The above passage of the Company’s letter of August 17, 1994 more truly reflects, in the Arbitrator’s view, the motive for the decision to refuse to reinstate Mr. Gillam, and to terminate his employment. The Company asserts that the grievor has demonstrated a failure to change his attitude in respect of his work responsibilities, citing both his previous work record and the result of the drug test. In the Arbitrator’s view that is a position which the Company was entitled to take, whatever the validity of its merits. It was, however, a decision motivated by the grievor’s conduct and the Company’s judgment in respect of that conduct and the prospects for the grievor’s rehabilitation. So viewed, it is difficult to characterize the Company’s decision as being other than disciplinary. There appears to have been no evidence before the Company, and indeed none was placed before the Arbitrator, to establish through medical expertise that the grievor suffered from a medical incapacity, including drug addiction or drug dependence, which would have rendered him unemployable.
Central to the position advanced by the Company is its assertion that Mr. Gillam had no employment relationship with the Company under the terms of the collective agreement on July 18, 1994. That position is plainly not sustainable. The issue of the grievor’s employment status was the very question before the Arbitrator in the original hearing of this matter on June 16, 1994, at which time the Arbitrator ordered the grievor’s reinstatement "into his employment forthwith".
The status of an employee under the terms of a collective agreement has been the subject of considerable examination by boards of arbitration. Employees may variously have seniority rights, recall rights while they are laid off or, if they are subject to discipline, rights in respect of the grievance and arbitration provisions of a collective agreement, even though they may not be in service and in a position to exercise other rights under the terms of an agreement (see e.g., CROA 2100 and see, generally, Brown & Beatty, Canadian Labour Arbitration, (3d) (Aurora 1994) at 6:2352).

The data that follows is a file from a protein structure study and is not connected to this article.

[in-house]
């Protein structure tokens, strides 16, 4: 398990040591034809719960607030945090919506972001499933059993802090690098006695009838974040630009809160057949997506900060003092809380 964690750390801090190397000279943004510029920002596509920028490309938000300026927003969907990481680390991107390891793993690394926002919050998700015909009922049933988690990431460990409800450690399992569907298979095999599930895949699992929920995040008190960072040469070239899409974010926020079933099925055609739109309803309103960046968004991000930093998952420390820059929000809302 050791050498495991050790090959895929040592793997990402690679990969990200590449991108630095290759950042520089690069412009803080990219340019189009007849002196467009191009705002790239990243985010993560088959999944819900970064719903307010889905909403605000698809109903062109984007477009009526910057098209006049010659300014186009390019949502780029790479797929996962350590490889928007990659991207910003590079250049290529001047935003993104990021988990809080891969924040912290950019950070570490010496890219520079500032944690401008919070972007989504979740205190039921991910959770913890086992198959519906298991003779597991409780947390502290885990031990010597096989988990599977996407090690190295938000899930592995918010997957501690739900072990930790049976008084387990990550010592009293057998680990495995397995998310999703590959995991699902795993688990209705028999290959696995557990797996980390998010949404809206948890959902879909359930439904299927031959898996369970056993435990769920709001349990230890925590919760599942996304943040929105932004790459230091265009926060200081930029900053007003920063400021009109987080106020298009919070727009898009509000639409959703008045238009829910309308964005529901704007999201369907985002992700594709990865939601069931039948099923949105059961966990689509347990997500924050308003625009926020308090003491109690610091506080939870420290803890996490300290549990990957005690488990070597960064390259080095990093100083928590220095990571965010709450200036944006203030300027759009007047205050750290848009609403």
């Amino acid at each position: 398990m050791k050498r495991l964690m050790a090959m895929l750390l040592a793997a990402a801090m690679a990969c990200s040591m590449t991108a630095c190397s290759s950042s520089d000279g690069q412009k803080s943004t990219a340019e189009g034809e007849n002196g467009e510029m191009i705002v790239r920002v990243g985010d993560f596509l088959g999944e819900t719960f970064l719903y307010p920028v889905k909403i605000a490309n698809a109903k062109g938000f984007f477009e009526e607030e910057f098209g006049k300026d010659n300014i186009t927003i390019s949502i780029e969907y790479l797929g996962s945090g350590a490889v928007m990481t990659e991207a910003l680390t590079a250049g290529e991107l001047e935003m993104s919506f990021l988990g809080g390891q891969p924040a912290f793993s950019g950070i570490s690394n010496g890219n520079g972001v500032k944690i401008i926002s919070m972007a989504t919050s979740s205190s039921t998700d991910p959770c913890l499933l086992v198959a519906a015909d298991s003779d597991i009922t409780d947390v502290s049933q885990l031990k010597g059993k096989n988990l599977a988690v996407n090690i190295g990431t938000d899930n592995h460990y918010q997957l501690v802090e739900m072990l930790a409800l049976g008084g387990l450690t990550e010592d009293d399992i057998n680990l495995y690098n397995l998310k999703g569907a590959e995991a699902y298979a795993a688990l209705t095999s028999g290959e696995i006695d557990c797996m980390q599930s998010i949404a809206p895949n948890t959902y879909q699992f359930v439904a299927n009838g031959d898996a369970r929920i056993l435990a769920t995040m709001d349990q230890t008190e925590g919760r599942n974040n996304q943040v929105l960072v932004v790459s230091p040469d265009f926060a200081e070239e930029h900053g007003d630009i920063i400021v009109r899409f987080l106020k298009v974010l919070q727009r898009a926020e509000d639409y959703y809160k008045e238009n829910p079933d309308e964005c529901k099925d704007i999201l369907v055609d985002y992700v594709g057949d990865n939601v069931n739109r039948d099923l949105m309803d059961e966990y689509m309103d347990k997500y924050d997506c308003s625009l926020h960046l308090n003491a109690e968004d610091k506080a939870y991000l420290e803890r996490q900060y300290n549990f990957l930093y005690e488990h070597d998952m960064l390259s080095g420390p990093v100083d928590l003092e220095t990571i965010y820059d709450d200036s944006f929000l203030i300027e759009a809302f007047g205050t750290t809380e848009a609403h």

In the case at hand Mr. Gillam was at all times an employee under the terms of the collective agreement, at the very least for the purposes of the discipline, grievance and arbitration provisions contained within it. By the determination of this Office made on June 21, 1994, he remained an employee entitled to reinstatement, without any loss of seniority. That status was purportedly taken away from him by the Company by reason of a decision which the Arbitrator can only characterize as disciplinary, prompted by the result of the drug test administered to Mr. Gillam. In the result, the disclosure of the drug test would place the grievor in a position where he might be liable to discipline, if the Company could establish, on the balance of probabilities, that his use of cannabis disclosed a work related offence going to the legitimate business interests of the employer. As prior decisions of this Office have noted, depending on the circumstances, the isolated use of soft drug or single occassion on an employee’s own time may not justify the employee’s termination where no legitimate employer interest can be shown to be affected (see CROA 1703).
In the case at hand the Company effectively deprived the grievor of any forum to explain the result of the drug test, including the allegation of a violation of Rule G on his part, and made a judgment with respect to his conduct and potential for rehabilitation without following the investigative procedure provided in article 117.1 of the collective agreement. At all material times Mr. Gillam was an employee with vested rights in respect of the discipline procedures provided under the collective agreement. Those were entirely disregarded by the Company, and in the result the Arbitrator must find that his purported termination by the Company, in disregard of the requirements of article 117.1, on July 18, 1994, is void ab initio.
The Arbitrator directs that the Company reinstate Mr. Gillam into his employment, forthwith. In the circumstances, however, I do not deem this to be an appropriate case for an order of compensation. In light of the position argued by the Union, effectively acceding to the jurisdiction of the Arbitrator to impose conditions upon the grievor’s reinstatement, the Arbitrator directs that the grievor’s reinstatement shall further be conditional upon his being subject to random drug testing, administered in a non-abusive fashion, for a period of not less than two years from the date of his reinstatement. Failure to pass any such test shall render Mr. Gillam subject to discharge.
16 September 1994 (sgd) MICHEL G. PICHER